Quote Of The Day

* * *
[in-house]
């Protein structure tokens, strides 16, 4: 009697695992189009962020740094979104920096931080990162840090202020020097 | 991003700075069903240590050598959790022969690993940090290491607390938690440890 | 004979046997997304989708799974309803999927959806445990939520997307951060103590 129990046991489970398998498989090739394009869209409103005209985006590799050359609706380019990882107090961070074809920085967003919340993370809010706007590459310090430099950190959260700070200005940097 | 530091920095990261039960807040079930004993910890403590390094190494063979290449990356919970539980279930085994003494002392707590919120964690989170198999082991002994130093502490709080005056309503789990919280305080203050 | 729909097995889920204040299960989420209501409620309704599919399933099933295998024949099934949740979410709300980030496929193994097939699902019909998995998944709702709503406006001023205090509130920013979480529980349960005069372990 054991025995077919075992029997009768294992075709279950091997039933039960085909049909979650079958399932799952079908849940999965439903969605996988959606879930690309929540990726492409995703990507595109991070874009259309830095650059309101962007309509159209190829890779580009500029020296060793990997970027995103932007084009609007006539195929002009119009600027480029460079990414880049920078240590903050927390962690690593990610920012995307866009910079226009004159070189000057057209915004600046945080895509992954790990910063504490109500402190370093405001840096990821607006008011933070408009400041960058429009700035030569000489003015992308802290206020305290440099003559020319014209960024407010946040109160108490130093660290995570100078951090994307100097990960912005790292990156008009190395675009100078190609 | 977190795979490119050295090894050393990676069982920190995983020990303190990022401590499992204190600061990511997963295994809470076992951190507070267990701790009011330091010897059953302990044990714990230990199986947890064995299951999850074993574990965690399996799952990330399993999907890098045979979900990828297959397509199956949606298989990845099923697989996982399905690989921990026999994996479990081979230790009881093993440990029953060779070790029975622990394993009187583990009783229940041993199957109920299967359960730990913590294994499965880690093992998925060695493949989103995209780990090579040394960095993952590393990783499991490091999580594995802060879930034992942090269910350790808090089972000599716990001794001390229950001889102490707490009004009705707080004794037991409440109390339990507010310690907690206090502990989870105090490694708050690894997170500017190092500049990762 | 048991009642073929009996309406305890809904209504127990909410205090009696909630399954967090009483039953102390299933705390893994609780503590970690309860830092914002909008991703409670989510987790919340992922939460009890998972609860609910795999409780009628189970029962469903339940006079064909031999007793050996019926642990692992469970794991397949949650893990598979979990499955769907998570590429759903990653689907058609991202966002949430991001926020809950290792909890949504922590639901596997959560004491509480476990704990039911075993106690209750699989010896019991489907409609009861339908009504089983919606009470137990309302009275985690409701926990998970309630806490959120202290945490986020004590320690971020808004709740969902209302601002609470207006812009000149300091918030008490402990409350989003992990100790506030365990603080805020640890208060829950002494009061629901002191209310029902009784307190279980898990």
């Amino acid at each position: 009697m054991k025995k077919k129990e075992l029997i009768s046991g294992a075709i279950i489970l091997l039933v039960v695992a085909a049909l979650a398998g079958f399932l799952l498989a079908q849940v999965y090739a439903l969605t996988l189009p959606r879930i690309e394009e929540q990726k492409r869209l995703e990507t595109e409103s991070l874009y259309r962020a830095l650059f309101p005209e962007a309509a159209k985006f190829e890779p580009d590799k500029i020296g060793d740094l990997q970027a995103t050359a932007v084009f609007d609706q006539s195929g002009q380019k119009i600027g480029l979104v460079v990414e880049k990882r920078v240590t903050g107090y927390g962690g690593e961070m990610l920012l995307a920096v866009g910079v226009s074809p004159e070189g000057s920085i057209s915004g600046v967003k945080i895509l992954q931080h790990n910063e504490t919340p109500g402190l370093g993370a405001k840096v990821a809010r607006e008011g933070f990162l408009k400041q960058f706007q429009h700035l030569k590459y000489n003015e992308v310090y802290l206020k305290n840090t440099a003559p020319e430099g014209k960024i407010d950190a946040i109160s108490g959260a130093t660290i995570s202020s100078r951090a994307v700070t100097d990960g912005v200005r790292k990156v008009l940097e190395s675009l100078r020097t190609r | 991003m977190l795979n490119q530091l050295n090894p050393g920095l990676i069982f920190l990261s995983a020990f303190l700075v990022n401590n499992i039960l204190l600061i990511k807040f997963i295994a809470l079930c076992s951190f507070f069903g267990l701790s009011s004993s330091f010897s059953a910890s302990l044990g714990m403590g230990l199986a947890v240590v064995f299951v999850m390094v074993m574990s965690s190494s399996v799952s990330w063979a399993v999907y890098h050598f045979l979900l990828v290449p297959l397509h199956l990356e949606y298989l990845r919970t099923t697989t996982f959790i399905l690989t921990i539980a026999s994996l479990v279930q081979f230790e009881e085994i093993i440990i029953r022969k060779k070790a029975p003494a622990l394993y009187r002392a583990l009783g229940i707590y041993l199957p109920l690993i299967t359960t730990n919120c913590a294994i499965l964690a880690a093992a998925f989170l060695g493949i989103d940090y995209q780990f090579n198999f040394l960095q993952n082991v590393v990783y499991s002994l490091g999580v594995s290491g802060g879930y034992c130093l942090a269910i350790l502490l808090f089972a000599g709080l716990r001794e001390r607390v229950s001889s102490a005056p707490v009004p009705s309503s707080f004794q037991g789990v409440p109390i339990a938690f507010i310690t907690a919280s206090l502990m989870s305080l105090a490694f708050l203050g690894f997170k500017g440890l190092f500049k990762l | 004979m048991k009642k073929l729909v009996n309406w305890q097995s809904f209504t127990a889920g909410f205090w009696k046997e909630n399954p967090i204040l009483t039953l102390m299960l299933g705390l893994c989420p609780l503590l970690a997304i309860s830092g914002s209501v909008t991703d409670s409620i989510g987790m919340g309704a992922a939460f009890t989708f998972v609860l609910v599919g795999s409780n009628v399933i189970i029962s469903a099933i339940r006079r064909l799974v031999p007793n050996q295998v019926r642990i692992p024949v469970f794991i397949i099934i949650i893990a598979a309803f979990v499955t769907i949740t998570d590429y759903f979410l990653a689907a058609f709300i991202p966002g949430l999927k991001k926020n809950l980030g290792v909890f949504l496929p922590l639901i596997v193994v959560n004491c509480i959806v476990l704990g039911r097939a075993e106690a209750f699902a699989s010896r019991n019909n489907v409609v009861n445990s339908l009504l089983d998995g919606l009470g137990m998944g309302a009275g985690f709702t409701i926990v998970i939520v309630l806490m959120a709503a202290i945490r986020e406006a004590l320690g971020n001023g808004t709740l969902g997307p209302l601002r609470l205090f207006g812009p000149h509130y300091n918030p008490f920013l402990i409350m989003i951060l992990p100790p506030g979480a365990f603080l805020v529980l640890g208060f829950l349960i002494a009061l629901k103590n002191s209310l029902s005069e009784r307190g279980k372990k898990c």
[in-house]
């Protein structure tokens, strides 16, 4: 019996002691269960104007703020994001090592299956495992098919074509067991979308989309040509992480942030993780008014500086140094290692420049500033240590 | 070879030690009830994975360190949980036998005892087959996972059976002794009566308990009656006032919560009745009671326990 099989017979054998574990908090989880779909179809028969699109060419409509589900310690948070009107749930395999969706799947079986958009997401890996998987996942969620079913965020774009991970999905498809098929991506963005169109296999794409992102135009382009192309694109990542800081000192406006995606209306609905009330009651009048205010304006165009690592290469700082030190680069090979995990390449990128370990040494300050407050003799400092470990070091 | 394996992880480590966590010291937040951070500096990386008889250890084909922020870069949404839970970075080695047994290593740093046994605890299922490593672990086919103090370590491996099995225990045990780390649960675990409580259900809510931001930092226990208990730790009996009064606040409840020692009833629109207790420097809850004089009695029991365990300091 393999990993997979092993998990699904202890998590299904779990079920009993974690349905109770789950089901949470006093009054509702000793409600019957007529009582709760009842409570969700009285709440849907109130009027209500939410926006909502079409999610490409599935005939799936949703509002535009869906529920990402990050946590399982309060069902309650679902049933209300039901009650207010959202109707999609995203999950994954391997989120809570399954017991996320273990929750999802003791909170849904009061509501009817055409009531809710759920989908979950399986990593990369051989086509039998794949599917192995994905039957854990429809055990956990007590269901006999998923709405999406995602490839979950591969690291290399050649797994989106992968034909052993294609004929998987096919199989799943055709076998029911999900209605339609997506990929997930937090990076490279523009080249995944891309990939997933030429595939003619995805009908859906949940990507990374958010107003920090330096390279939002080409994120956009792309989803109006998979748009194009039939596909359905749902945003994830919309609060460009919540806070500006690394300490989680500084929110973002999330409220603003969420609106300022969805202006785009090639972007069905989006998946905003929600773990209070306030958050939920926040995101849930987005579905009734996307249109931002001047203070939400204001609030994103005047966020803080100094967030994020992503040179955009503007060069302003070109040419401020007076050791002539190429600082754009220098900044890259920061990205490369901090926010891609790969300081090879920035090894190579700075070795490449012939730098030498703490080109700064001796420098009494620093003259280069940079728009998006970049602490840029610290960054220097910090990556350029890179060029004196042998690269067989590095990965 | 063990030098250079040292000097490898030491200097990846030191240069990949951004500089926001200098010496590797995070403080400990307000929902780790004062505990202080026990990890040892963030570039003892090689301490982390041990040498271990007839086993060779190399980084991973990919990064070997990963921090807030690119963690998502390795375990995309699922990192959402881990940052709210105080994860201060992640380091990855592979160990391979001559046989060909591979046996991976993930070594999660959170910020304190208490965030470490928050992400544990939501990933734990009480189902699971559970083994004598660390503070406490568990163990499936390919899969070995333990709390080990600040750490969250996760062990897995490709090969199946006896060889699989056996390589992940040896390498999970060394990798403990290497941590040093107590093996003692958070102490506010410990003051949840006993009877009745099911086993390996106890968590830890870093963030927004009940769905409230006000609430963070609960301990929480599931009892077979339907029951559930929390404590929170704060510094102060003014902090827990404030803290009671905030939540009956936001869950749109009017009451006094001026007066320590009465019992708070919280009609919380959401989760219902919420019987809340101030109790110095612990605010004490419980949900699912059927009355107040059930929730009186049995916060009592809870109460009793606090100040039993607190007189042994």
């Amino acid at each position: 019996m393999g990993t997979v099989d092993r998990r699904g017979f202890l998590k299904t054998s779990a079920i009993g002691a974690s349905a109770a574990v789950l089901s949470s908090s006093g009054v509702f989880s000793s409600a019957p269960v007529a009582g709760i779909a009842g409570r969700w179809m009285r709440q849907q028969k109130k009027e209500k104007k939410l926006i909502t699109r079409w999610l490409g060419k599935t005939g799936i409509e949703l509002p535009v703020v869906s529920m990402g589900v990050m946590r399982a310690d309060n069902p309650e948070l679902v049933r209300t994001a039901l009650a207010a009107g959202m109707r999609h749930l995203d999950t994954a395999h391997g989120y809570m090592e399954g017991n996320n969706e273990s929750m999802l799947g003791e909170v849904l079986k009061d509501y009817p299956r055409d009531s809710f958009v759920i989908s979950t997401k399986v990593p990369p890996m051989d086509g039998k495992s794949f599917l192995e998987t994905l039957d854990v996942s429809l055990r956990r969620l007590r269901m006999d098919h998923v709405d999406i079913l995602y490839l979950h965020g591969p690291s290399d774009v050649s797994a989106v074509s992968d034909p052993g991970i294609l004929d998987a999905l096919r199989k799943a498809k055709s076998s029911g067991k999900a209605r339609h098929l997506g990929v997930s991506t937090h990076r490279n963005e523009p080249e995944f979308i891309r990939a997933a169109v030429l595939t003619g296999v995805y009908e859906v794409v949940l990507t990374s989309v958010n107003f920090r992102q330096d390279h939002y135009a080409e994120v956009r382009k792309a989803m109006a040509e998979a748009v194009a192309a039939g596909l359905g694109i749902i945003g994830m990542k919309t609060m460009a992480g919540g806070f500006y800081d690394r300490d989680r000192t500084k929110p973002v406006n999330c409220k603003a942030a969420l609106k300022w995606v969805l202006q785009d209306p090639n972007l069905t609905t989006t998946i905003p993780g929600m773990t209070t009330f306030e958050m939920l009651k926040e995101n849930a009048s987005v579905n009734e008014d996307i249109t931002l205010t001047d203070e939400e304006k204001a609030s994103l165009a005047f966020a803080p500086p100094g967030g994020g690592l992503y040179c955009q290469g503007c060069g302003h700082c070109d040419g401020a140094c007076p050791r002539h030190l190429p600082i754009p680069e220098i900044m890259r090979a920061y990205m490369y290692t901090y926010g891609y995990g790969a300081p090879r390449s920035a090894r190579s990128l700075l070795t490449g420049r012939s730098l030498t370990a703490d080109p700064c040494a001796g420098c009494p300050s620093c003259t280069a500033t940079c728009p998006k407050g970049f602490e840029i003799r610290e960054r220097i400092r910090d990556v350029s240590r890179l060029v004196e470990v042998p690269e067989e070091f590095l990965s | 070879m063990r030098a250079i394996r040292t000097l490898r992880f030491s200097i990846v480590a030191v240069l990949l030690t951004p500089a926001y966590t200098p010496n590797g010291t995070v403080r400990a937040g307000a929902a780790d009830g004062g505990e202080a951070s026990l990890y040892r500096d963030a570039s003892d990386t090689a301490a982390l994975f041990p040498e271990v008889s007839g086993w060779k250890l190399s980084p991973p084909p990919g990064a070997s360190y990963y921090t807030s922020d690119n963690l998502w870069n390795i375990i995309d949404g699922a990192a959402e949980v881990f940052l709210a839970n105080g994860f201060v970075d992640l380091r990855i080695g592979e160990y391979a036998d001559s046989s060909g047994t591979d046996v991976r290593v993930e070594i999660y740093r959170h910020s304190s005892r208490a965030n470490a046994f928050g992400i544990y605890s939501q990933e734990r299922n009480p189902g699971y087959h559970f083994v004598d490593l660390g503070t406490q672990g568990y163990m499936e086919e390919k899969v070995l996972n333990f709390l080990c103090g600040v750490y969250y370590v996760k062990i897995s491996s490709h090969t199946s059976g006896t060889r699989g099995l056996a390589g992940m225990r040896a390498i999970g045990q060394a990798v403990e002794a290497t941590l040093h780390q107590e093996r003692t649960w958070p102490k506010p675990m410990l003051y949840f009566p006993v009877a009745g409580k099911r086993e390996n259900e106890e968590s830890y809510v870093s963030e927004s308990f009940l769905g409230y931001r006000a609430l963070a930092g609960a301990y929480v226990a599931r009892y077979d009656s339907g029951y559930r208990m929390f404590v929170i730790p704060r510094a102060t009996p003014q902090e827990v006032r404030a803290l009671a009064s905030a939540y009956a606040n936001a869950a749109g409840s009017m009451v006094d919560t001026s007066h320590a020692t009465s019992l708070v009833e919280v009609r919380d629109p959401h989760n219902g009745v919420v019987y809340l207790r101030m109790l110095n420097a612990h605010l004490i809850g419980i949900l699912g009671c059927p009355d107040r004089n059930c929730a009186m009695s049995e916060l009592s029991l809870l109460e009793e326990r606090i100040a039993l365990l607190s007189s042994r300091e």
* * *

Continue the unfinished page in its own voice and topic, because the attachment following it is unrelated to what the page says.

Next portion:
“Monster: The Autobiography of an L.A. Gang Member by Sanyika Shakur a/k/a Monster Kody Scott (1993) is a straight-foward account of the initiation, criminal involvement, and incarceration of a young Black youth (initiation was at age 11) into a Crips set in South Central Los Angeles. What is most unsettling, besides the normalization of violence in the daily lives of the youth of South Central (at least those depicted in the book), is the treatment of the violence between African American street gangs as a kind of war, with troops, weapons, strategy, discipline, nationalism, bravery, death, and destruction. The war, however, is for no apparent purpose besides honor and bravado. What can be done to redirect the energy in places like South Central as well as East LA, Hunters Point, Harlem, East Phoenix, etc. to more productive activities? …The longest economic boom in U.S. history during the 1990s seems to have done precious little to change the opportunities for African American youth in places like South Central. Schools and infrastructure are no better. One would not be surprised to in the near future a repeat of the violence in May 1992 following the Rodney King verdicts”. — Kevin Johnson, law professor at UC Davis blogging over at the Black Professors blog, in a post titled, “Gangs, Crime, and Opportunity

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